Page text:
Animal and Insect World For Kids

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Wam Factor

Peacock Spiders

Posted by [email protected] on February 29, 2016 at 1:35 AM

29/02/2016

Story by Danaus Plexipus.



                                         My Amazing Discribery!



          Dear Journal,

                                   Today I made an exciting discovery. Let me tell you how it came about............

I was taking a bush walk near where I live in South East Queensland. Around me were magnificant Euycalyptus Gum trees and great delicious clear air. 

I walked to a clearing in the bush and there I sat on a log near an almost bare plant. I looked around me and sighed a happy sigh. Then I looked at the plant next to me, and saw two small spiders. At once I knew them to be Peacock Spiders. But Peacock Spiders I had never seen before. Instantly I whipped out my camera and took a snap shot. Then I gahtered up into two specimen tubes and took them back to my lab. 

On the way I stopped off to buy some womens pantihose, which might sound strange but there is a good use for them in studying the dances and rythm  of the spiders. At the lab I got to work stretching out the pantihose over a frame that would help me to record the spiders movements, and "beats". Then fed the spiders. After they had eaten I fetched the spiders and placed them on the device. I noticed that it dances like its really drunk!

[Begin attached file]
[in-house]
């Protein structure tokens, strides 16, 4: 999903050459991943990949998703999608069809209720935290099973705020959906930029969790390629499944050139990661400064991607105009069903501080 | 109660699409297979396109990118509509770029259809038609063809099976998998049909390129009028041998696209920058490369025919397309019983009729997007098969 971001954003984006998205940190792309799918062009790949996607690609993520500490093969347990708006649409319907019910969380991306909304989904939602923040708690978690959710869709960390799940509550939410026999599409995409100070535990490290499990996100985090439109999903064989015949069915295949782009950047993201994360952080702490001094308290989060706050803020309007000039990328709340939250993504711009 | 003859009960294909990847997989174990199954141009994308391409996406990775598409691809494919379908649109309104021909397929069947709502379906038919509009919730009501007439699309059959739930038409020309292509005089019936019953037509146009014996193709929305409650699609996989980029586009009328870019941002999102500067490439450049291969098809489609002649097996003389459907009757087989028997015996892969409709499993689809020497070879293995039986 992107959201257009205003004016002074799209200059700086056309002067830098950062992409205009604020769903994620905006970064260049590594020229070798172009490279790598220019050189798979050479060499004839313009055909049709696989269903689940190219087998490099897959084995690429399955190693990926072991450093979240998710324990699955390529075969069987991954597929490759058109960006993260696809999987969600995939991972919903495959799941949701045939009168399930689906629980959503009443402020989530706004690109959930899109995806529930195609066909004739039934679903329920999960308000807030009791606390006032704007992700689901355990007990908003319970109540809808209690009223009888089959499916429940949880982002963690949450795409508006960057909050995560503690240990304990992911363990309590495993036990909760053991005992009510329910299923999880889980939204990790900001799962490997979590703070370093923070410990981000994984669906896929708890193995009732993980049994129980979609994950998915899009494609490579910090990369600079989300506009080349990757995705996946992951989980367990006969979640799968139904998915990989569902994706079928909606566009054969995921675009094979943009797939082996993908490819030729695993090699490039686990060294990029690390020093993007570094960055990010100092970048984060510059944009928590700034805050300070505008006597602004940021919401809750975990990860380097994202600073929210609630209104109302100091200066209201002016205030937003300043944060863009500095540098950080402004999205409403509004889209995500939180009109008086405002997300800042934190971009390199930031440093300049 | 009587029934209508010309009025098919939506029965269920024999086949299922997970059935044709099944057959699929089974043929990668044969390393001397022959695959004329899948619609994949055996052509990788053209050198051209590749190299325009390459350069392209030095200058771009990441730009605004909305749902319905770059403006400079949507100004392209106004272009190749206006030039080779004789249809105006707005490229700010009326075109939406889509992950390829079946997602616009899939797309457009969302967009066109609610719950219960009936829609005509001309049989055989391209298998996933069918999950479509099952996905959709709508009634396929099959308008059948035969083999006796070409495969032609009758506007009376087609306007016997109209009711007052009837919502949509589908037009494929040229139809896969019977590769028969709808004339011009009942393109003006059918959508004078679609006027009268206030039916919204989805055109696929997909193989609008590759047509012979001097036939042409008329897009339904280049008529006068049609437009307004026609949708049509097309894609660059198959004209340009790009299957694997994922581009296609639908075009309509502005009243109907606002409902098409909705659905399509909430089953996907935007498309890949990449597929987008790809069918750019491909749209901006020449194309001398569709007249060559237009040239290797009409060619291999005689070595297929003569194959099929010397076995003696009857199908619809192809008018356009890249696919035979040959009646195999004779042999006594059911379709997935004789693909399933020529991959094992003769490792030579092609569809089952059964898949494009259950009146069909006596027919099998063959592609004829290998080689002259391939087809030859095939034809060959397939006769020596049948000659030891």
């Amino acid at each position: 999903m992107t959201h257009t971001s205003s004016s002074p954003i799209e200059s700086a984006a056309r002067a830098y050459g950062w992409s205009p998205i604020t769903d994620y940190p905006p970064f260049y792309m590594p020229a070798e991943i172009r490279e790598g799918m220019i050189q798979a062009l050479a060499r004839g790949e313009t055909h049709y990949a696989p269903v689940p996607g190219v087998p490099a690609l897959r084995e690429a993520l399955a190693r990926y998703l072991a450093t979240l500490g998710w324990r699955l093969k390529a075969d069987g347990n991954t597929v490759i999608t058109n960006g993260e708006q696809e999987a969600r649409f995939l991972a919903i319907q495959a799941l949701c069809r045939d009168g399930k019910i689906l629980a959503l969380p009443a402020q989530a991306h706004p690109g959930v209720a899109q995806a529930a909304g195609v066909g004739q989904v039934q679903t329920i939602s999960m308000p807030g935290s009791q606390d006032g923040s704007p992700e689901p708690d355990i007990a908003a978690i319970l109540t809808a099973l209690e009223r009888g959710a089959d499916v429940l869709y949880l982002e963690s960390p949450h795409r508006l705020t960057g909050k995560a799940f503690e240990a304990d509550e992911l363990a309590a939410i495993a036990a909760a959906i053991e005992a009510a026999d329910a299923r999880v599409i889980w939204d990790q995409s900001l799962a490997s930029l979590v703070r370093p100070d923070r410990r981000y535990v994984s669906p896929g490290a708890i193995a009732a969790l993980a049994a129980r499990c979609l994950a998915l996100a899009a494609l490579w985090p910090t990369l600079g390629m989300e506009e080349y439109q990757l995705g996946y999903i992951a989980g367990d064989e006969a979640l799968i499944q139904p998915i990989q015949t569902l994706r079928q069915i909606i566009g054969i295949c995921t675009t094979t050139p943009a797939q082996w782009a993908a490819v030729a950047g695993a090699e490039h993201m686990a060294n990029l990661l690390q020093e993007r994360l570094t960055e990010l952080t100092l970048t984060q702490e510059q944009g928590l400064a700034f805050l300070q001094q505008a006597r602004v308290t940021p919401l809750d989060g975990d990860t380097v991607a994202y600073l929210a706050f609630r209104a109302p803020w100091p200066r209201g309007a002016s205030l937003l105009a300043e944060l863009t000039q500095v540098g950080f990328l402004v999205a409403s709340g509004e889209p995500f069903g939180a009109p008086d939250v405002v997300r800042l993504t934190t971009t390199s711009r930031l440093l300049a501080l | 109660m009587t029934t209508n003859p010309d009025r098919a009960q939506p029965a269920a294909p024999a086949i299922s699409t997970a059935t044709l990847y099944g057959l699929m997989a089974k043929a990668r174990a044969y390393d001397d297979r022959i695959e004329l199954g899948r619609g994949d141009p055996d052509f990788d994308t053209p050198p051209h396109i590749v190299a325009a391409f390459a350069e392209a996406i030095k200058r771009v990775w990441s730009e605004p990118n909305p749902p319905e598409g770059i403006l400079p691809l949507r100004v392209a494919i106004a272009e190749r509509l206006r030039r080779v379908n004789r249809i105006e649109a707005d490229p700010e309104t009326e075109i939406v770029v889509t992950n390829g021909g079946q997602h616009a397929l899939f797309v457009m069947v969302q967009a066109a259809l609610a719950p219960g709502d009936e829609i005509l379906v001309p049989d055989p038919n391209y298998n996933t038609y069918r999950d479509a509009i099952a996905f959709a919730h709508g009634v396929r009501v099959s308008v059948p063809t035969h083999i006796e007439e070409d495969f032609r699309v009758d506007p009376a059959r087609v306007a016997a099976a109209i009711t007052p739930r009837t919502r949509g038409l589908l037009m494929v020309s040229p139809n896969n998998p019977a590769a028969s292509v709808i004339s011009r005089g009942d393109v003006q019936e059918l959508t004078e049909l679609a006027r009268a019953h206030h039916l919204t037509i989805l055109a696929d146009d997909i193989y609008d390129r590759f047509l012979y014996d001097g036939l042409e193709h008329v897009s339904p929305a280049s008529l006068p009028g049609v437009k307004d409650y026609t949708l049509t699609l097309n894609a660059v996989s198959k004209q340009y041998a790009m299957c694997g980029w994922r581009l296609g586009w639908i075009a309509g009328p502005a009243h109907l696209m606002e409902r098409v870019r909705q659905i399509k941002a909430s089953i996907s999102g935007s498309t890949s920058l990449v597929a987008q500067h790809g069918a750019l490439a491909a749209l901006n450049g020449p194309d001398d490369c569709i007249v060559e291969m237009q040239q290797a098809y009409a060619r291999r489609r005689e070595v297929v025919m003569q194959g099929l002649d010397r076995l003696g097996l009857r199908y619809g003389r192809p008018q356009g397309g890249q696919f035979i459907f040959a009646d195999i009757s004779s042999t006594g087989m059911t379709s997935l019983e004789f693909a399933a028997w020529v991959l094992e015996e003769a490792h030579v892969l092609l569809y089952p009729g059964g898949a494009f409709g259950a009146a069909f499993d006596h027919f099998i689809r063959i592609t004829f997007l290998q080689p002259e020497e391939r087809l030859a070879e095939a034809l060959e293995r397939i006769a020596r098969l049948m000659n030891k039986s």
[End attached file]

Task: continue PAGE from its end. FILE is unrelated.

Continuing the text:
Now I see that the male is sticking out its spinnernets when its dancing. I know what to do.......

I write this spider in my note book, print out the picture I took and sit there......staring.........Then it hits me like an old woman would if I'd tried to steal her hand bag! Wam! Just look at its amazing colours! That vibrant blue! That striking sparkling orange! Not to mention those incredible wing patterns! I have to tell somebody about this find!

Later I called my fellow entomologist friends and we had a collective, and spoke about these spiders. We realised that I had been the one to describe them (discovered) So I officially called them Maratus Jactatus but nicknamed him Sparklemuffin!  We agreed that there could be many more peacock spiders waiting to be discribed. After all this I set them free. 

The End?





Post Script: Fact. Amateur Entomologists can be very valuable in helping to discover the many more Peacock Spiders just waiting to be discribed. 

To Find out more about Peacock Spiders go to these links: 


http://news.nationalgeographic.com/2015/03/150324-australia-peacock-spider-sparklemuffin-new-species/

                                                                                                             

http://www.treehugger.com/natural-sciences/skeletorus-and-sparklemuffin-newest-peacock-spiders-Maratus-sceletus-Maratus-jactatus.html


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